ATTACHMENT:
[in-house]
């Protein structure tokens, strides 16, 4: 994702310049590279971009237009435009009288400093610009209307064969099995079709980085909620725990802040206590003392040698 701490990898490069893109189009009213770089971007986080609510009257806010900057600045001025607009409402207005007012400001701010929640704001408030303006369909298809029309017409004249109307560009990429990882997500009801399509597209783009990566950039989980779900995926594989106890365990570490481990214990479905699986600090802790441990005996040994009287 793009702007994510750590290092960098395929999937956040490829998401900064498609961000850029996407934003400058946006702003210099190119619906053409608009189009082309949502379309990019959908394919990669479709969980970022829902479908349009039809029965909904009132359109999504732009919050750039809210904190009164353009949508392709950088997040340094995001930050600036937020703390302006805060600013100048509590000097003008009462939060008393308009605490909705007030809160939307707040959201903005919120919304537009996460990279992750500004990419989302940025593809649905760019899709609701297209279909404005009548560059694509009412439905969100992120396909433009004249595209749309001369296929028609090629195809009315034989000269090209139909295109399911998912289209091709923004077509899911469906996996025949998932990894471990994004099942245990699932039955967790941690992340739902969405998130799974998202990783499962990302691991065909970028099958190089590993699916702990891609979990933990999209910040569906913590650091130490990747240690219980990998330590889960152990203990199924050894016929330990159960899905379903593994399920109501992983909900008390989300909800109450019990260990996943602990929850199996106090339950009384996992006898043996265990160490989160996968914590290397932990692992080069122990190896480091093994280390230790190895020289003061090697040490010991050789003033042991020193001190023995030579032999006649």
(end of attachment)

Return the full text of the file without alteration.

[in-house]
């Protein structure tokens, strides 16, 4: 994702310049590279971009237009435009009288400093610009209307064969099995079709980085909620725990802040206590003392040698 701490990898490069893109189009009213770089971007986080609510009257806010900057600045001025607009409402207005007012400001701010929640704001408030303006369909298809029309017409004249109307560009990429990882997500009801399509597209783009990566950039989980779900995926594989106890365990570490481990214990479905699986600090802790441990005996040994009287 793009702007994510750590290092960098395929999937956040490829998401900064498609961000850029996407934003400058946006702003210099190119619906053409608009189009082309949502379309990019959908394919990669479709969980970022829902479908349009039809029965909904009132359109999504732009919050750039809210904190009164353009949508392709950088997040340094995001930050600036937020703390302006805060600013100048509590000097003008009462939060008393308009605490909705007030809160939307707040959201903005919120919304537009996460990279992750500004990419989302940025593809649905760019899709609701297209279909404005009548560059694509009412439905969100992120396909433009004249595209749309001369296929028609090629195809009315034989000269090209139909295109399911998912289209091709923004077509899911469906996996025949998932990894471990994004099942245990699932039955967790941690992340739902969405998130799974998202990783499962990302691991065909970028099958190089590993699916702990891609979990933990999209910040569906913590650091130490990747240690219980990998330590889960152990203990199924050894016929330990159960899905379903593994399920109501992983909900008390989300909800109450019990260990996943602990929850199996106090339950009384996992006898043996265990160490989160996968914590290397932990692992080069122990190896480091093994280390230790190895020289003061090697040490010991050789003033042991020193001190023995030579032999006649």